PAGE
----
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The importance of armed revolutionaries in the independence movement is underappreciated: Shah

HOME MINISTER AMIT SHAH said on Wednesday that the Congress-led liberation movement triumphed only because of the “fire of patriotism” lit by armed revolutionaries, but that the latter did not receive sufficient appreciation in India’s recorded history.

Shah was addressing at the presentation of Sanjeev Sanyal’s book, Revolutionaries: The Other Story of How India Won Its Independence, written by a Prime Minister’s Economic Advisory Council member.

Only one account regarding the liberation movement has been “repeatedly narrated,” according to Shah. “Education and history texts have imposed only one point of view on people. I am not claiming that the nonviolent movement had no role in the freedom struggle or that it is not part of history… “However, the idea that no one else contributed is incorrect,” he stated.

“Many people, including myself, believe that the Congress movement was successful because of the patriotism sparked by the violent revolution. I believe it and can back it up. “It would have taken many more decades to achieve independence if the military battle had not continued concurrently,” he remarked.

“The history of India should be recorded not on the basis of victory or defeat but by judging the struggle and efforts of everybody. “That is how history concludes,” Shah explained. “The most important job, I believe, needs to be done in the realm of written history, to free India’s written history of the colonial perspective,” he remarked.

He claimed that many historians overlooked the efforts of armed revolutionaries such as Bhagat Singh and Aurobindo Ghose. According to Shah, their activities have been depicted as occasional acts of individual bravery, whereas in fact they were a well-planned, collaborative operation driven by a single ideology. “We have to comprehend it, accept it, and spread it,” he stated.

“Some have suppressed this tale, but I want to tell them that history is really brutal… Nobody can change history. “It will come out,” he said.

“They don’t know that when Bhagat Singh was hanged, no fire was lighted in the kitchens from Lahore to Kanyakumari. Now, writing history and claiming that the country was not free when Bhagat Singh was slain is not the appropriate judgement,” he remarked.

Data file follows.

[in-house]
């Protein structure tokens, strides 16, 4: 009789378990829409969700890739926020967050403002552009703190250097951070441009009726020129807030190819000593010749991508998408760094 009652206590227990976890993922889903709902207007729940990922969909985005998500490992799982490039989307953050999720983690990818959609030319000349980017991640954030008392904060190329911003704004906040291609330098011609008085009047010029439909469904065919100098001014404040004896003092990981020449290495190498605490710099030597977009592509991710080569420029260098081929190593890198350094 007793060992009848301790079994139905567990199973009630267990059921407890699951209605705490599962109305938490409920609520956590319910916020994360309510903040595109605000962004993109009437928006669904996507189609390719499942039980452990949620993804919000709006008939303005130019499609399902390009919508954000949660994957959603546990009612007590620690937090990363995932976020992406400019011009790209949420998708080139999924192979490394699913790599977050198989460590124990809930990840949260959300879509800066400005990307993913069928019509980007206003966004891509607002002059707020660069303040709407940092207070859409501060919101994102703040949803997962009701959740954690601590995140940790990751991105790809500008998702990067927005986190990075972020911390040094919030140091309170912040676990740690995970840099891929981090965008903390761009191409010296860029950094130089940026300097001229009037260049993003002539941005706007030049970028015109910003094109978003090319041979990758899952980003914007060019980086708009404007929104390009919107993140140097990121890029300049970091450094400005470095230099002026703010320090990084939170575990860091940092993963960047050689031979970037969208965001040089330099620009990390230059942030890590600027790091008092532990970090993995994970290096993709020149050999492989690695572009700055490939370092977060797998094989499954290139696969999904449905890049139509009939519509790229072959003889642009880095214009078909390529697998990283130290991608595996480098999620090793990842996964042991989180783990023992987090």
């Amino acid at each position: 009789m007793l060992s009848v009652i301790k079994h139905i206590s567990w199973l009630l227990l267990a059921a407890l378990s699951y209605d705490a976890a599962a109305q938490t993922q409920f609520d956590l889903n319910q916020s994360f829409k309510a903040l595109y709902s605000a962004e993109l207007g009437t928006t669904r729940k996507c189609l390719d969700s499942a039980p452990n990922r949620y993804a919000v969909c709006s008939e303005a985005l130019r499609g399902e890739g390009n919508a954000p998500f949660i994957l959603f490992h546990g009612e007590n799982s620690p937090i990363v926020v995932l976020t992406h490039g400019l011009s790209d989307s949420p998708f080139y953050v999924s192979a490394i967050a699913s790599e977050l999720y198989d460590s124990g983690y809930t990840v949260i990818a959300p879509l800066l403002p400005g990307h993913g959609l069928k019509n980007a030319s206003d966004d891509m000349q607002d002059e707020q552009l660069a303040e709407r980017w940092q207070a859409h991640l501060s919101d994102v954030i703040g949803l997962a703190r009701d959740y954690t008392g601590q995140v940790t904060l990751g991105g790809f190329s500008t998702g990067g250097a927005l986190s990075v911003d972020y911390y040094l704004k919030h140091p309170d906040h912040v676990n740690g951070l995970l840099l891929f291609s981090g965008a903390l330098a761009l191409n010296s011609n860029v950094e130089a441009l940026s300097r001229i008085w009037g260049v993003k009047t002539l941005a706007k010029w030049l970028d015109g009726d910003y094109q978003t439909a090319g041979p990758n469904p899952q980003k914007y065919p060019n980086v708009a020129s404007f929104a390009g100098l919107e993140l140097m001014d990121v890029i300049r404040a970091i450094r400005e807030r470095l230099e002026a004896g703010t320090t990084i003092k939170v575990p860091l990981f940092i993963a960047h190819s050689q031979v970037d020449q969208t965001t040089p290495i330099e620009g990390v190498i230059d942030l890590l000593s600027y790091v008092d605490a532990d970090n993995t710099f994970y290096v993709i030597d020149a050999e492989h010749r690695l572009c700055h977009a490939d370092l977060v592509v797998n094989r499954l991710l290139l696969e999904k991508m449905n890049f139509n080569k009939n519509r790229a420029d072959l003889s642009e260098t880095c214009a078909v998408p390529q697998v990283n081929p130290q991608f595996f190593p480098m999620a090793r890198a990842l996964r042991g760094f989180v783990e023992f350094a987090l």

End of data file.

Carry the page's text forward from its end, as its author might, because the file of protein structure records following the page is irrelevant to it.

Netaji Subhash Chandra Bose and the Indian National Army, according to Shah, did not receive the recognition and prominence they deserved in the country’s history.

“We have to move our history out of the binary of extremists versus moderates,” Shah said, adding that the armed revolutionaries were not violent by nature but saw violence as a method to win freedom.

He believes it is time to correct “distortions” in India’s freedom struggle history. “When discussing how history was skewed, many people blame the Communists or the British worldview. Congress is occasionally accused. “But who is stopping us now?” he said.

He urged historical students and experts to take on the task, emphasising that it cannot be just the job of the government.

Veer Savarkar, according to Shah, was the first to challenge the dominant narrative of India’s freedom movement. “The entire world considered the 1857 revolution to be a mutiny. He was the first to refer to it as the country’s first liberation fight. “That was the beginning of changing the narrative,” he explained.

He claimed that Sanyal’s book would begin a new narrative about India’s freedom movement.

Shah stated that literary figures such as Bankim Chandra Chattopadhyay, farmers, and tribals were all equally responsible for India’s independence. “But I believe those who were responsible for conveying the tale of the freedom fight from our perspective after Independence were somehow at fault,” he remarked.

“The British had left, but history was written with the British-ness that they had left behind, and as a result, there is still this uncertainty today,” he explained.



Hi, my name is Nisha and I'm an educational journalist based in India. I've always been passionate about the power of education to transform lives, and that's what led me to pursue a career in journalism focused on this area. I completed my Bachelor's degree in English from Hindu College in Delhi in 2013 and then went on to earn my Master's in Journalism and Mass Communication from the Indian Institute of Mass Communication in 2017. During my studies, I also completed several short-term courses on Education in India, Sociology, and other related subjects to deepen my knowledge in this field. I'm particularly interested in improving access to quality education in rural areas, where students often face significant challenges. I've worked on a number of initiatives to address this issue, including advocating for better policies, resources, and practices that can make a difference. As an educational journalist, I'm passionate about using my platform to highlight important issues in the education space. I've covered a wide range of topics, including the impact of technology in the classroom, innovative approaches to teaching and learning, and the challenges facing students from marginalized communities. One of the things I love most about my work is the opportunity to constantly learn and grow. I'm an avid reader and believe that reading is key to expanding one's knowledge and perspective. I'm always seeking out new ideas and insights to help me better understand the world around me. In summary, as an educational journalist, I'm dedicated to using my skills and expertise to make a positive impact in the field of education. I'm committed to improving access to quality education for all students and to using my platform to raise awareness about important issues in this area.

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